LINGUIST List 11.1608

Mon Jul 24 2000

Sum: Crosswords in Non-Latin Scripts

Editor for this issue: Lydia Grebenyova <lydialinguistlist.org>


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  1. Oesten Dahl, Crosswords in Non-Latin Scripts

Message 1: Crosswords in Non-Latin Scripts

Date: Sun, 23 Jul 2000 16:50:46 +0200
From: Oesten Dahl <dahleva.mpg.de>
Subject: Crosswords in Non-Latin Scripts

For Query: Linguist 11.1532 

Some time ago I asked a question about crosswords in non-Latin scripts.
(I wasn't really asking about scripts like Cyrillic and Greek but there
apparently was a scope ambiguity in my query so some people have
commented upon that too.) I got 18 direct answers; in addition Lance
Nathan sent the query on to the mailing list for the National Puzzlers'
League ( http://www.puzzlers.org/ ) and a further five people answered.
Thanks are thus due to

Karen Steffen Chung, Roy Cochrun, Bernard and Akiko Comrie, John Davis,
Ivan A Derzhanski, Mary Erbaugh, Alice Faber, Dwight Freund, Eitan
Grossman, Joel Hess, M. Huret, Stan Kurzban, William MacDonald,
Marguerite MacKenzie, Ilene McGrath, Lance Nathan, John Phillips, Baruch
Podolsky, Scott Purdy, Geoffrey Sampson, Omid Tabibzadeh, Richard Watson
Todd, Robert Whiting

The result is that crosswords do indeed exist in a variety of different
scripts. The following languages were mentioned in the answers: 

Arabic, Bengali, Bulgarian, Chinese, Cree, Greek, Hebrew, Japanese,
Persian, Russian, Thai, Ukrainian, Urdu

Robert Whiting sent this interesting comment: 
 
"But if you want to go beyond puzzles and simply consider crosswords,
the a very early example is from a hymn of Assurbanipal (King of Assyria,
659-627 BC) to Marduk in which the first sign of each ruled section
forms an acrostic that reads: "I am Assurbanipal, who has called out to you: 
give me life, Marduk, and I will praise you!". This text is published
in Alasdair Livingstone, _Court Poetry and Literary Miscellanea_, State
Archives of Assyria, vol III (Helsinki: Helsinki University Press,
1989), pp. 6-10, No. 2, with references to earlier editions on p. 6. The text
is written in cuneiform, which is a logo-syllabic script, but all the
signs used in the acrostic are used syllabically (although, since most
of the cuneiform signs were polyvalent, the sign may not be used with the
same value in both places)."

Stan Kurzban points out that "Random House Puzzlemaker's Handbook"
contains examples of cross-words from Hebrew (p. 212) and Japanese (p.
214). 

Here are some notes on the individual languages.

Cree:

"Teachers of east Cree in northern Quebec, who use a syllabic script,
have created a limited number of crossword puzzles for lower level classes.
Complicated puzzles have not been created."

Chinese:

"There are Chinese language crossword puzzles in characters.
They are usually constructed of idioms, proverbs, names, and
sometimes just multisyllabic lexical items. Like Latin letter
puzzles, there are one or more characters in each item that
intersect with a character in another item. The crossword puzzle
idea and design is of course not native to Chinese culture, just
as indexes arranged by the Mandarin Phonetic Symbols ('bo, po,
mo, fo' - the character-stroke based local phonetic alphabet for
representing the pronunciation of Chinese characters) copied the
idea of alphabetical indexes from Western languages. (This way of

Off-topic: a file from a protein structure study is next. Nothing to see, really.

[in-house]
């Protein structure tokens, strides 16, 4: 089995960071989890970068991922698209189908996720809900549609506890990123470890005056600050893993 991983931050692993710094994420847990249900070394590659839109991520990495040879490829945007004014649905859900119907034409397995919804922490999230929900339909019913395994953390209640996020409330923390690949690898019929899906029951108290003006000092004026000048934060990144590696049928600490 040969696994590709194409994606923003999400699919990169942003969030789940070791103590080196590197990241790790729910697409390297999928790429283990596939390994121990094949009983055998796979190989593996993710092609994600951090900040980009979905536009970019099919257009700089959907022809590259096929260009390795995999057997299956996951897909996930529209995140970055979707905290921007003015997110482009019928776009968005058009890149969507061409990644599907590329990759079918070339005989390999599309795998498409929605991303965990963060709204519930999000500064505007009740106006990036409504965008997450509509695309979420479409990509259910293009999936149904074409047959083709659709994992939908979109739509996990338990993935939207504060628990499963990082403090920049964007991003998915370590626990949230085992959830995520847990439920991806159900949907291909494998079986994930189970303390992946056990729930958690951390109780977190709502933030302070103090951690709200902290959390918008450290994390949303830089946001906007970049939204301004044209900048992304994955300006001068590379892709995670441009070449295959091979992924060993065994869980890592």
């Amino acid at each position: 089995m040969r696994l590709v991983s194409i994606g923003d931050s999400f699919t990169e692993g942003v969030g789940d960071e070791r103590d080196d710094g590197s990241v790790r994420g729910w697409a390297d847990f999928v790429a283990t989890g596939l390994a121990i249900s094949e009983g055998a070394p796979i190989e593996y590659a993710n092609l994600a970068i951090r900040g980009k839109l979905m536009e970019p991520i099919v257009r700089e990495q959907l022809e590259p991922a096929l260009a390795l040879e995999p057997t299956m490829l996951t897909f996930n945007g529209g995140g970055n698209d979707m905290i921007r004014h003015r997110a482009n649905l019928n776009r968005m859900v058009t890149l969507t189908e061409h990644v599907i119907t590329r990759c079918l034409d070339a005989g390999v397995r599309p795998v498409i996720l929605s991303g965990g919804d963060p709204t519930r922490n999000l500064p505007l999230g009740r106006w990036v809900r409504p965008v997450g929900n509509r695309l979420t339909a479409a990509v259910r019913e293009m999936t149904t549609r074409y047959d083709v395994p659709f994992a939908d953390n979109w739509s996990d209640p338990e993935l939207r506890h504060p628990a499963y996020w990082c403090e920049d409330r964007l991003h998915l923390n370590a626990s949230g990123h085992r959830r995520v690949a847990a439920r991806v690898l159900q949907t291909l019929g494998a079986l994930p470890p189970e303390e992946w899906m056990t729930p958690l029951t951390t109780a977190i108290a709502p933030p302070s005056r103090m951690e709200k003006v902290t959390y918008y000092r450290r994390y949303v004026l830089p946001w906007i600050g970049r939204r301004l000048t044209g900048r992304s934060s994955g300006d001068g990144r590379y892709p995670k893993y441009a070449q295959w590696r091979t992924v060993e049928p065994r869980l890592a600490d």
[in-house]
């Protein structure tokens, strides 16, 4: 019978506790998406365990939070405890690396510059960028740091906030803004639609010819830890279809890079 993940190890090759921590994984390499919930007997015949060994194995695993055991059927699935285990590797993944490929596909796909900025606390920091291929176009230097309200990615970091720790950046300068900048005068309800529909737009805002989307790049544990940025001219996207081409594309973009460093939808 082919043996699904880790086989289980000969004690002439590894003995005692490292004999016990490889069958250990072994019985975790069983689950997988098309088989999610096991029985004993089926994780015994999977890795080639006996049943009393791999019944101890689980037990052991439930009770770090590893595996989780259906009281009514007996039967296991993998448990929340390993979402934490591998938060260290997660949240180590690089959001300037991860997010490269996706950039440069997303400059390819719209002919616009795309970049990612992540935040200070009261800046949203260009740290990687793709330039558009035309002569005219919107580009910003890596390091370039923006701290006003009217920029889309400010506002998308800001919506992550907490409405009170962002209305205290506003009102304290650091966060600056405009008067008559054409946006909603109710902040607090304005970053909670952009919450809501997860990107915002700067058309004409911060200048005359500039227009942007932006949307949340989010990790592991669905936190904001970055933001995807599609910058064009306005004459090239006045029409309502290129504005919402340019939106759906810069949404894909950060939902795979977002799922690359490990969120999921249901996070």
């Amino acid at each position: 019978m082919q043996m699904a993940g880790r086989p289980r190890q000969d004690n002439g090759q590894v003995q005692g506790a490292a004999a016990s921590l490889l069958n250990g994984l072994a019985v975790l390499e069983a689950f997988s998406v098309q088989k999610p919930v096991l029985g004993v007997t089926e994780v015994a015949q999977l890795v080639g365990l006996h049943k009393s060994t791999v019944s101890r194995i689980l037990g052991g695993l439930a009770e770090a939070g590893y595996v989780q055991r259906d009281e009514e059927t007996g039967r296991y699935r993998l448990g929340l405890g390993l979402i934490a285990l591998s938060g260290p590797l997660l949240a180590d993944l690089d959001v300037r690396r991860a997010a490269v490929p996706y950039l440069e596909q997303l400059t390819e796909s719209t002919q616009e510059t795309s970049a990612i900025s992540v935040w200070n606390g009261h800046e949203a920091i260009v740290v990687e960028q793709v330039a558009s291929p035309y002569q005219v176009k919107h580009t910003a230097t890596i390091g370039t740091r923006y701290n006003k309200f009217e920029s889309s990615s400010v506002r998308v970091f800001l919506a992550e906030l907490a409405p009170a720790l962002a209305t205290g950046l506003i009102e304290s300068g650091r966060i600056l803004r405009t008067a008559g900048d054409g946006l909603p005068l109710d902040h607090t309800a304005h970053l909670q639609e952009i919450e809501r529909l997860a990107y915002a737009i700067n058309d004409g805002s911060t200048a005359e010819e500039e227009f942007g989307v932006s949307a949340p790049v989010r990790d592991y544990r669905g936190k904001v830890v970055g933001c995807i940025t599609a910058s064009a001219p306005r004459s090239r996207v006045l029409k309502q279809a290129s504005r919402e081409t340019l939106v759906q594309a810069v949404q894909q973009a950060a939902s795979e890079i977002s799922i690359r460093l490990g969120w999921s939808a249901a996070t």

arranging indexes is seen now and then, but is far from universal
- arranging key words in characters is usually done by the number
of strokes in the first character.)"
(Karen Steffen Chung)

"Crosswords in Chinese characters are not very common, but they do
exist. They are appear as amusements, in advertising, and most often 
in children's games/language workbook activities. Naturally, they are 
quite different from alphabetic crosswords. What is crossed is a 
whole morpheme in a compound word. (And about 2/3 of modern Mandarin 
words are compounds.) 

A rough English equivalent would look something like this:

 M
 e
 c
 h
 a
 n 
 Global-ization

Here to get 'mechan-ization' in English, you must 'turn a corner' to the
'-ization'. But that is not true in the Chinese, where the character
for 'ization' hua is just one character, often translated more literally as
'transform'." (Mary Erbaugh)

Hebrew:

"Crossword puzzles in Modern Hebrew are very popular in Israel.The only
specific feature is that the final form of the characters are not used
and initial (non-final) forms are substituted."
(Baruch Podolsky)

"In Hebrew, which quite obviously has a non-Latin alphabet, there are
daily crosswords of several kinds, as well as acrostics and what is called 
a "logic crossword" which is like something in the New York Times Magazine."
(Eitan Grossman)

Japanese:

Japanese crosswords use one or both of the syllabic scripts -- it is
somewhat unclear which. So far I got two votes for katakana and two for
hiragana.

Russian:

You may find an example at this address:
http://www.tema.ru:8080/rrr/kross/kross.html

Thai:

"Thai has crosswords, even though there are many 'diacritics' in the
script (e.g. some vowels are placed above or below consonants, tone
markers appear above). Generally the crosswords treat all
letters/diacritics appearing in one horizontal space as being in one box
in a crossword. This means that vowels in Thai are rarely used in
crosswords as they appear between 2 consonants and so would cross over
the line between boxes in a crossword (though some crosswords treat
these as attached to the first consonant). Not surprisingly, given the
difficulty of working out how to fill in letters and writing crosswords
which fit, they are not very popular, but one Thai newspaper carries a
weekly crossword."
(Richard Watson Todd)


Oesten Dahl
oestenling.su.se
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